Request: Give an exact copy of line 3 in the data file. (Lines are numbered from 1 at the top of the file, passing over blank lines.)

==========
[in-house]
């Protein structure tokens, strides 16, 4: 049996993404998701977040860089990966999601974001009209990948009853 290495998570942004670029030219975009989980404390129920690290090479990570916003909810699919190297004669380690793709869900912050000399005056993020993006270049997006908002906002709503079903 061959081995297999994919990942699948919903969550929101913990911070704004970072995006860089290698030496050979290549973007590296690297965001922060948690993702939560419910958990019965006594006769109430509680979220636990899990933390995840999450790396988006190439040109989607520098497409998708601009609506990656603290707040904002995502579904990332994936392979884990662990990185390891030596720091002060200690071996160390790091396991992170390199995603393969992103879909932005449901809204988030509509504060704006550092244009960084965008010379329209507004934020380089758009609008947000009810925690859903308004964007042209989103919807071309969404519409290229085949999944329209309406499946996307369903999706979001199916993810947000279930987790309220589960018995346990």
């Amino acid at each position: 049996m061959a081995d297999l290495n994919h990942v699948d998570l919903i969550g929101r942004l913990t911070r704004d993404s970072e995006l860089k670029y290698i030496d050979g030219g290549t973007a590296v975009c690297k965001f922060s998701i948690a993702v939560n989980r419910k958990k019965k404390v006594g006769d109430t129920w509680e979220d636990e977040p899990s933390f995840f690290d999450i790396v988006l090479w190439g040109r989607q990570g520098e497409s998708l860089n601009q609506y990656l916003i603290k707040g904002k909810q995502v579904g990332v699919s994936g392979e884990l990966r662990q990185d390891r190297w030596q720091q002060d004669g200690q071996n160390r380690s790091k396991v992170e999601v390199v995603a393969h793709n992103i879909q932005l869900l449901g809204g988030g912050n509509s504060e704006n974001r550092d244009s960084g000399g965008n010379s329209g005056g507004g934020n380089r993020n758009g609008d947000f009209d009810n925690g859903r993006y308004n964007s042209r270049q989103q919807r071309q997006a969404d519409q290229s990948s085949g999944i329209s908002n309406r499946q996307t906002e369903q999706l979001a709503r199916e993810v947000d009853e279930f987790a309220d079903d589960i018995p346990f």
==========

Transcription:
């Amino acid at each position: 049996m061959a081995d297999l290495n994919h990942v699948d998570l919903i969550g929101r942004l913990t911070r704004d993404s970072e995006l860089k670029y290698i030496d050979g030219g290549t973007a590296v975009c690297k965001f922060s998701i948690a993702v939560n989980r419910k958990k019965k404390v006594g006769d109430t129920w509680e979220d636990e977040p899990s933390f995840f690290d999450i790396v988006l090479w190439g040109r989607q990570g520098e497409s998708l860089n601009q609506y990656l916003i603290k707040g904002k909810q995502v579904g990332v699919s994936g392979e884990l990966r662990q990185d390891r190297w030596q720091q002060d004669g200690q071996n160390r380690s790091k396991v992170e999601v390199v995603a393969h793709n992103i879909q932005l869900l449901g809204g988030g912050n509509s504060e704006n974001r550092d244009s960084g000399g965008n010379s329209g005056g507004g934020n380089r993020n758009g609008d947000f009209d009810n925690g859903r993006y308004n964007s042209r270049q989103q919807r071309q997006a969404d519409q290229s990948s085949g999944i329209s908002n309406r499946q996307t906002e369903q999706l979001a709503r199916e993810v947000d009853e279930f987790a309220d079903d589960i018995p346990f």